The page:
Use of SCPI to Control Bench Instruments

While working at LocoLab, I had the pleasure of using a variety of Keysight N5700 series power supplies.

I had one at my desk for testing motor controllers and charging batteries, and another for human-subject tests of the powered exoskeleton we were developing. These power supplies are incredible instruments, with only two flaws: their front panel is a bit of a chore to use, and they scream like a jet engine. With the goal of eliminating these two pain-points, I set out with the goal of writing a program to control them remotely, so that I could mount them slightly further from my ears.

Thankfully, the N5700's provide a variety of remote-control methods, including:

I wanted to control this supply with my PC, so I opted for SCPI over USB. I gave the Java applet a fair shake, but it just felt too clunky for something safety-critical, like human-subject tests. SCPI (pronounced 'skippy') sort of resembles a shell. It's an ASCII language with a standard set of structured commands relevant to the instrument in question. In fact, as long as you stick the the IEEE 488.2 set of instructions, SCPI code written for one instruemnt will run on all instruments of the same type! Here are a couple quick examples:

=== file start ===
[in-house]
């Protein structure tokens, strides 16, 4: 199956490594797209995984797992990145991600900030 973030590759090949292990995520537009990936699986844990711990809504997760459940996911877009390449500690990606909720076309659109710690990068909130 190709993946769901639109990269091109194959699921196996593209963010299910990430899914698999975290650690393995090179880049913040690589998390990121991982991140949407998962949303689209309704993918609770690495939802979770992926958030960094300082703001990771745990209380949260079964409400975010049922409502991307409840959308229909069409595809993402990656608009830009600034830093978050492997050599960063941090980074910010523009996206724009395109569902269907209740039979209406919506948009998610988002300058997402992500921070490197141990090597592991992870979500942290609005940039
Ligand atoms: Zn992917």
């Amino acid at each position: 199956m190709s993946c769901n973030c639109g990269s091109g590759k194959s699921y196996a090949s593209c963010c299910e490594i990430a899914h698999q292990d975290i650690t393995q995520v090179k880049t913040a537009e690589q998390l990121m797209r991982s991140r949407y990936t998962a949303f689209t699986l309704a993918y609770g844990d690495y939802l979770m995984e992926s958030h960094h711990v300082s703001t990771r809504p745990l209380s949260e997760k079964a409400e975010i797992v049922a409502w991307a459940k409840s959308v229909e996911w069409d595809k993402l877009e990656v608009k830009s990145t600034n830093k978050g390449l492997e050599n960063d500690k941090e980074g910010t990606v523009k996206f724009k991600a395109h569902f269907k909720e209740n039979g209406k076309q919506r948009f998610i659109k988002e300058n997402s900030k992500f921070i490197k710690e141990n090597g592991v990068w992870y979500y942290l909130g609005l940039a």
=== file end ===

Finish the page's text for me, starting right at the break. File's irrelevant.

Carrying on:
Anything in lowercase is just included for clarity; OUTP:STAT ON does exactly the same thing as OUTPut:STATe ON. Thankfully, Keysight did the hard work of building a LabVIEW library of the most commonly used commands (available here). I just had to assemble the blocks into a usable program, and bolt on some application-specific input checking, to keep myself from frying what I was working on.

LabVIEW Front Panel & Block Diagram